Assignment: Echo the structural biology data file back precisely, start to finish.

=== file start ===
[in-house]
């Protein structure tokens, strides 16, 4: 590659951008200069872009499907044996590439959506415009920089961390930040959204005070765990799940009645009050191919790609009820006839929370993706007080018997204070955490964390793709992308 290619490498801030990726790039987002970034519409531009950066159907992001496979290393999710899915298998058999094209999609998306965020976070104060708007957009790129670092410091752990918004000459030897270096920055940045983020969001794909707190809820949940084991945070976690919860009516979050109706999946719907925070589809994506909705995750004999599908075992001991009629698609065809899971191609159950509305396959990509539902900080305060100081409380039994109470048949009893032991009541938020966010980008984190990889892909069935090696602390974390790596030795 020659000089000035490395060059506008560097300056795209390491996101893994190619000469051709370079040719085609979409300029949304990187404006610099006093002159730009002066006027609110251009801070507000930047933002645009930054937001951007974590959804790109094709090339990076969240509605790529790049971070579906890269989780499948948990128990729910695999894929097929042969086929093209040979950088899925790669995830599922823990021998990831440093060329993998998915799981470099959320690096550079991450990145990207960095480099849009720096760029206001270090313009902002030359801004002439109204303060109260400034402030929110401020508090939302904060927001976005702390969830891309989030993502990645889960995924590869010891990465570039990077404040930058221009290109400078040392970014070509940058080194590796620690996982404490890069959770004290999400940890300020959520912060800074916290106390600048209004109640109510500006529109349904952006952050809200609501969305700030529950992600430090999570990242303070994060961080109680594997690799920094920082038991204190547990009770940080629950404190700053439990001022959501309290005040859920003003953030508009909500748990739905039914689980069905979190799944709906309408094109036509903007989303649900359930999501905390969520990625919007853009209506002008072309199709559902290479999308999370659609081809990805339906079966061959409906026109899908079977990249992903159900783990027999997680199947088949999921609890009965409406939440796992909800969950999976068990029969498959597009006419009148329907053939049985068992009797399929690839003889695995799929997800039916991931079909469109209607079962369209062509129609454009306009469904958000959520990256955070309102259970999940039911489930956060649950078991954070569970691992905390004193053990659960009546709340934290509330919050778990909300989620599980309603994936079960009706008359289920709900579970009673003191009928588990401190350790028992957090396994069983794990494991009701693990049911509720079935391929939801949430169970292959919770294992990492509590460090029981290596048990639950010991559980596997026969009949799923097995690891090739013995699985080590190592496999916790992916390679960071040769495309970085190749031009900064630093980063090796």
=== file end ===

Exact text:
[in-house]
């Protein structure tokens, strides 16, 4: 590659951008200069872009499907044996590439959506415009920089961390930040959204005070765990799940009645009050191919790609009820006839929370993706007080018997204070955490964390793709992308 290619490498801030990726790039987002970034519409531009950066159907992001496979290393999710899915298998058999094209999609998306965020976070104060708007957009790129670092410091752990918004000459030897270096920055940045983020969001794909707190809820949940084991945070976690919860009516979050109706999946719907925070589809994506909705995750004999599908075992001991009629698609065809899971191609159950509305396959990509539902900080305060100081409380039994109470048949009893032991009541938020966010980008984190990889892909069935090696602390974390790596030795 020659000089000035490395060059506008560097300056795209390491996101893994190619000469051709370079040719085609979409300029949304990187404006610099006093002159730009002066006027609110251009801070507000930047933002645009930054937001951007974590959804790109094709090339990076969240509605790529790049971070579906890269989780499948948990128990729910695999894929097929042969086929093209040979950088899925790669995830599922823990021998990831440093060329993998998915799981470099959320690096550079991450990145990207960095480099849009720096760029206001270090313009902002030359801004002439109204303060109260400034402030929110401020508090939302904060927001976005702390969830891309989030993502990645889960995924590869010891990465570039990077404040930058221009290109400078040392970014070509940058080194590796620690996982404490890069959770004290999400940890300020959520912060800074916290106390600048209004109640109510500006529109349904952006952050809200609501969305700030529950992600430090999570990242303070994060961080109680594997690799920094920082038991204190547990009770940080629950404190700053439990001022959501309290005040859920003003953030508009909500748990739905039914689980069905979190799944709906309408094109036509903007989303649900359930999501905390969520990625919007853009209506002008072309199709559902290479999308999370659609081809990805339906079966061959409906026109899908079977990249992903159900783990027999997680199947088949999921609890009965409406939440796992909800969950999976068990029969498959597009006419009148329907053939049985068992009797399929690839003889695995799929997800039916991931079909469109209607079962369209062509129609454009306009469904958000959520990256955070309102259970999940039911489930956060649950078991954070569970691992905390004193053990659960009546709340934290509330919050778990909300989620599980309603994936079960009706008359289920709900579970009673003191009928588990401190350790028992957090396994069983794990494991009701693990049911509720079935391929939801949430169970292959919770294992990492509590460090029981290596048990639950010991559980596997026969009949799923097995690891090739013995699985080590190592496999916790992916390679960071040769495309970085190749031009900064630093980063090796």